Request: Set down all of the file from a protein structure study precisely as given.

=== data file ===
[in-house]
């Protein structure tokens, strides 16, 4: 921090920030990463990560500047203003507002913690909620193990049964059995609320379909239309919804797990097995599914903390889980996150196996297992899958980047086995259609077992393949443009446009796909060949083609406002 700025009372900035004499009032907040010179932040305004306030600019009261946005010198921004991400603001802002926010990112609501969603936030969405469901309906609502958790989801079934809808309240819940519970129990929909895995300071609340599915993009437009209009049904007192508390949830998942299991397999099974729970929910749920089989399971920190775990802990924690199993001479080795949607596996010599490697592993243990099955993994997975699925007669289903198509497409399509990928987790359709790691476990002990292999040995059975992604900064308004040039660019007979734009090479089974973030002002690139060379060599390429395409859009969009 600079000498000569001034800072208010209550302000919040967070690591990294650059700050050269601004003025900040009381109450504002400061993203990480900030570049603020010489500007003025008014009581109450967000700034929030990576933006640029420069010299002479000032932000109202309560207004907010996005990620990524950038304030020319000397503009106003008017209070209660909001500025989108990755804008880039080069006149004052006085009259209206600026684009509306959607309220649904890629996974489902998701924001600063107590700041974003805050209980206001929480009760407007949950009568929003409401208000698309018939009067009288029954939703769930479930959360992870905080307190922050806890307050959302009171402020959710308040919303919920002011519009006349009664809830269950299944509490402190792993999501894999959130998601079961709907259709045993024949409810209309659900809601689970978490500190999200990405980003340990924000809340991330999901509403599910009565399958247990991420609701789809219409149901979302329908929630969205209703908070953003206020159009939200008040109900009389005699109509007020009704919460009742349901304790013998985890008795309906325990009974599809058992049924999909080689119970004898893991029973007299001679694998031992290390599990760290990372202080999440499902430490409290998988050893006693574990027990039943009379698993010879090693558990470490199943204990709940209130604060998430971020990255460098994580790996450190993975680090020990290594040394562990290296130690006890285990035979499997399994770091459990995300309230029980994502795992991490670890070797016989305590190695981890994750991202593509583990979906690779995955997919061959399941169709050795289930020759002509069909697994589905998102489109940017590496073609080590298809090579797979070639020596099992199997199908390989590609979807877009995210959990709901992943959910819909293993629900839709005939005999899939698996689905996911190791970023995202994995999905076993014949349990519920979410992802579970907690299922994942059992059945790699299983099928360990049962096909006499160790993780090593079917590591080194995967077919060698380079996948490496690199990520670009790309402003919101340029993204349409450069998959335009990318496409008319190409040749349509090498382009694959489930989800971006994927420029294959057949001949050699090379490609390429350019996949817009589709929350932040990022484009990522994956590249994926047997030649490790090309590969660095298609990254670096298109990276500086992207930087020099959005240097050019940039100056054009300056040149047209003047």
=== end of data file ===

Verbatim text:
[in-house]
């Protein structure tokens, strides 16, 4: 921090920030990463990560500047203003507002913690909620193990049964059995609320379909239309919804797990097995599914903390889980996150196996297992899958980047086995259609077992393949443009446009796909060949083609406002 700025009372900035004499009032907040010179932040305004306030600019009261946005010198921004991400603001802002926010990112609501969603936030969405469901309906609502958790989801079934809808309240819940519970129990929909895995300071609340599915993009437009209009049904007192508390949830998942299991397999099974729970929910749920089989399971920190775990802990924690199993001479080795949607596996010599490697592993243990099955993994997975699925007669289903198509497409399509990928987790359709790691476990002990292999040995059975992604900064308004040039660019007979734009090479089974973030002002690139060379060599390429395409859009969009 600079000498000569001034800072208010209550302000919040967070690591990294650059700050050269601004003025900040009381109450504002400061993203990480900030570049603020010489500007003025008014009581109450967000700034929030990576933006640029420069010299002479000032932000109202309560207004907010996005990620990524950038304030020319000397503009106003008017209070209660909001500025989108990755804008880039080069006149004052006085009259209206600026684009509306959607309220649904890629996974489902998701924001600063107590700041974003805050209980206001929480009760407007949950009568929003409401208000698309018939009067009288029954939703769930479930959360992870905080307190922050806890307050959302009171402020959710308040919303919920002011519009006349009664809830269950299944509490402190792993999501894999959130998601079961709907259709045993024949409810209309659900809601689970978490500190999200990405980003340990924000809340991330999901509403599910009565399958247990991420609701789809219409149901979302329908929630969205209703908070953003206020159009939200008040109900009389005699109509007020009704919460009742349901304790013998985890008795309906325990009974599809058992049924999909080689119970004898893991029973007299001679694998031992290390599990760290990372202080999440499902430490409290998988050893006693574990027990039943009379698993010879090693558990470490199943204990709940209130604060998430971020990255460098994580790996450190993975680090020990290594040394562990290296130690006890285990035979499997399994770091459990995300309230029980994502795992991490670890070797016989305590190695981890994750991202593509583990979906690779995955997919061959399941169709050795289930020759002509069909697994589905998102489109940017590496073609080590298809090579797979070639020596099992199997199908390989590609979807877009995210959990709901992943959910819909293993629900839709005939005999899939698996689905996911190791970023995202994995999905076993014949349990519920979410992802579970907690299922994942059992059945790699299983099928360990049962096909006499160790993780090593079917590591080194995967077919060698380079996948490496690199990520670009790309402003919101340029993204349409450069998959335009990318496409008319190409040749349509090498382009694959489930989800971006994927420029294959057949001949050699090379490609390429350019996949817009589709929350932040990022484009990522994956590249994926047997030649490790090309590969660095298609990254670096298109990276500086992207930087020099959005240097050019940039100056054009300056040149047209003047």